icon bookmark-bicon bookmarkicon cameraicon checkicon chevron downicon chevron lefticon chevron righticon chevron upicon closeicon v-compressicon downloadicon editicon v-expandicon fbicon fileicon filtericon flag ruicon full chevron downicon full chevron lefticon full chevron righticon full chevron upicon gpicon insicon mailicon moveicon-musicicon mutedicon nomutedicon okicon v-pauseicon v-playicon searchicon shareicon sign inicon sign upicon stepbackicon stepforicon swipe downicon tagicon tagsicon tgicon trashicon twicon vkicon yticon wticon fm
2 Sep, 2023 18:07

Russia adapting to new Ukrainian tactics – NYT

Drone surveillance and flaming deathtraps have hampered Kiev’s counteroffensive, the US newspaper has reported
Russia adapting to new Ukrainian tactics – NYT

While Ukrainian troops have used small-unit tactics to capture a number of hamlets along the Zaporozhye front line, Russian forces have developed devastating traps in response, the New York Times reported on Saturday.

Ukraine suffered horrendous losses during the first two months of its counteroffensive, sacrificing more than 43,000 men in exchange for a few square kilometers of land along the Zaporozhye sector of the front line, according to the Russian Defense Ministry. Kiev reportedly blamed Western tactics – which saw large armored convoys drive through minefields with no air support – for this attrition rate.

This lack of success caused a split within the Ukrainian military, with some of the brass favoring a return to long-distance artillery standoffs.

According to the New York Times, however, the Ukrainians have seen the most success by using small infantry units to capture individual buildings and positions one at a time, adding up to the seizure of a single village or settlement over multiple weeks. 

While small detachments of Ukrainian troops can pass through minefields more easily, Russian forces have already shifted their tactics in response, the newspaper reported, citing Ukrainian soldiers.

“They will lace a pasture filled with mines with a flammable agent, for instance,” NYT wrote. “Once the Ukrainians get to work clearing an opening, the Russians will drop a grenade from a drone, igniting a sea of fire and explosions.”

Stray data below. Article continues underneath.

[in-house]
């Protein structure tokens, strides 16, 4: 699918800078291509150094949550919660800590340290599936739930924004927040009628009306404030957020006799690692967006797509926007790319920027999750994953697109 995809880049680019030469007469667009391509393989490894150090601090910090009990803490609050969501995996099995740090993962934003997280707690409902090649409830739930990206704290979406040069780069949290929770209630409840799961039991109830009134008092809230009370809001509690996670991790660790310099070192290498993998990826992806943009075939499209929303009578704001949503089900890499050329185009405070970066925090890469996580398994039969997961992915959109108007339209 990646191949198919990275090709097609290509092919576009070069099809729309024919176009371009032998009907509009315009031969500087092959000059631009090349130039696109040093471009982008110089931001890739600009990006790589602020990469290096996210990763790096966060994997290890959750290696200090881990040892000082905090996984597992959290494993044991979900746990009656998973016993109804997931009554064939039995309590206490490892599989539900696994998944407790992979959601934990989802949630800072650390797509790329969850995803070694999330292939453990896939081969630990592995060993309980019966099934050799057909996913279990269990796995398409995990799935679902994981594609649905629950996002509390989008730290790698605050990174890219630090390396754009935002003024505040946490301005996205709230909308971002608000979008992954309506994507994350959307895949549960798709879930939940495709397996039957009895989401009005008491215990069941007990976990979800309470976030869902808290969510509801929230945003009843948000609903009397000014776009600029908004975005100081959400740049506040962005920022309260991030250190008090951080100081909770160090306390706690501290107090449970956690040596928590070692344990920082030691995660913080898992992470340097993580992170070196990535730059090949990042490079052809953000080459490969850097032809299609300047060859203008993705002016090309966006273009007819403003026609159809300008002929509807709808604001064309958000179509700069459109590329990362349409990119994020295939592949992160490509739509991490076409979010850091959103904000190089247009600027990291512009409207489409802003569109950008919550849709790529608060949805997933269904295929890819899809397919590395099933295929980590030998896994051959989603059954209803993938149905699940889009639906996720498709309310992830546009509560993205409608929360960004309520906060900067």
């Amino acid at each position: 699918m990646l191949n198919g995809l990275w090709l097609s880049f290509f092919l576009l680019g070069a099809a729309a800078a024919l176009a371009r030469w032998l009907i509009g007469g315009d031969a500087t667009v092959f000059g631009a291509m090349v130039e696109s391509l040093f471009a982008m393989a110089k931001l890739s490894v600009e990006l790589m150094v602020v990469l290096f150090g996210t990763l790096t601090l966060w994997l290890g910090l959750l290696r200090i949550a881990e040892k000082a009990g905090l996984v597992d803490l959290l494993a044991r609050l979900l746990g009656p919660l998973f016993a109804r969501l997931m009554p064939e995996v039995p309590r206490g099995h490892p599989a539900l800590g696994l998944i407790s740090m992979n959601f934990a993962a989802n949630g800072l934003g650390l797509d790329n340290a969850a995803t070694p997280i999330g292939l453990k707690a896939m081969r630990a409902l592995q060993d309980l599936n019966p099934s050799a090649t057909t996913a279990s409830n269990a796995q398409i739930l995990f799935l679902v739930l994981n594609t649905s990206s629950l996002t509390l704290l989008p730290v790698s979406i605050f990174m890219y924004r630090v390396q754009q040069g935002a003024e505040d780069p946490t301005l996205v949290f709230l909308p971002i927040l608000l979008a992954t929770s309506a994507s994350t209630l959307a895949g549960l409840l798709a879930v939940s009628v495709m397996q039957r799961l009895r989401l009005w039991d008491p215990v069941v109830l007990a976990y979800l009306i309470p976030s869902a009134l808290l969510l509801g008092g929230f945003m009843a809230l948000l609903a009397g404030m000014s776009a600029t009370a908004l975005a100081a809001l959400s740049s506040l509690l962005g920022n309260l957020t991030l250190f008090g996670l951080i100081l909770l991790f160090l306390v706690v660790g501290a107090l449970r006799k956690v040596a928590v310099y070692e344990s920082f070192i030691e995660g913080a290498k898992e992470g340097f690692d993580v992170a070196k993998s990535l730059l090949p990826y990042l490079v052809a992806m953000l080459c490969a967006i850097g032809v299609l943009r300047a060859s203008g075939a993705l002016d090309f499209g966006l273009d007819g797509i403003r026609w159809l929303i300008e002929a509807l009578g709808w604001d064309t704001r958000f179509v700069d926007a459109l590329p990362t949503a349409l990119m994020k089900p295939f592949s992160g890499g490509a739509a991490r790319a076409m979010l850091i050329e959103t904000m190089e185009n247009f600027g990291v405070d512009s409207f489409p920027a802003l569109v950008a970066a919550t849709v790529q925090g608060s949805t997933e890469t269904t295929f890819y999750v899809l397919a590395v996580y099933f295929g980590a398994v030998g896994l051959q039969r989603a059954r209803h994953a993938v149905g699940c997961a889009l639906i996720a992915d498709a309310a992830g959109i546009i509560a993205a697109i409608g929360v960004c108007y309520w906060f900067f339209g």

Paved roads are therefore safer for the Ukrainians, as mines are easier to spot and remove. However, these roads are dotted with Russian machine gun nests and under constant drone surveillance.

Should a Ukrainian unit succeed in capturing a house or building, hovering drones alert Russian forces, who respond by launching salvos of rockets and shells on the location. From the moment they are spotted, one Ukrainian soldier told NYT that his men have “seconds to dive for cover,” the newspaper paraphrased.

At the Zaporozhye front, fighting has centered on the village of Rabotino, which has reportedly changed hands several times over the last two weeks. Although Ukrainian officials claim to hold the village, the Russian Defense Ministry said on Saturday that Russian forces repelled four separate attacks by five Ukrainian brigades at Rabotino over the preceding 24 hours.

Rabotino is around 100 kilometers from the Azov Sea coastline, which Ukrainian forces aim to reach in order to sever Russia’s land access to Crimea. 

With Western media reports increasingly portraying the counteroffensive as a failure and its objectives as unattainable, Ukrainian Foreign Minister Dmitry Kuleba declared on Friday that “criticizing the slow pace of the counteroffensive is equal to spitting into the face of the Ukrainian soldier who sacrifices his life every day,” before asking Western nations to supply Ukraine with more weapons.




Podcasts
0:00
29:12
0:00
28:18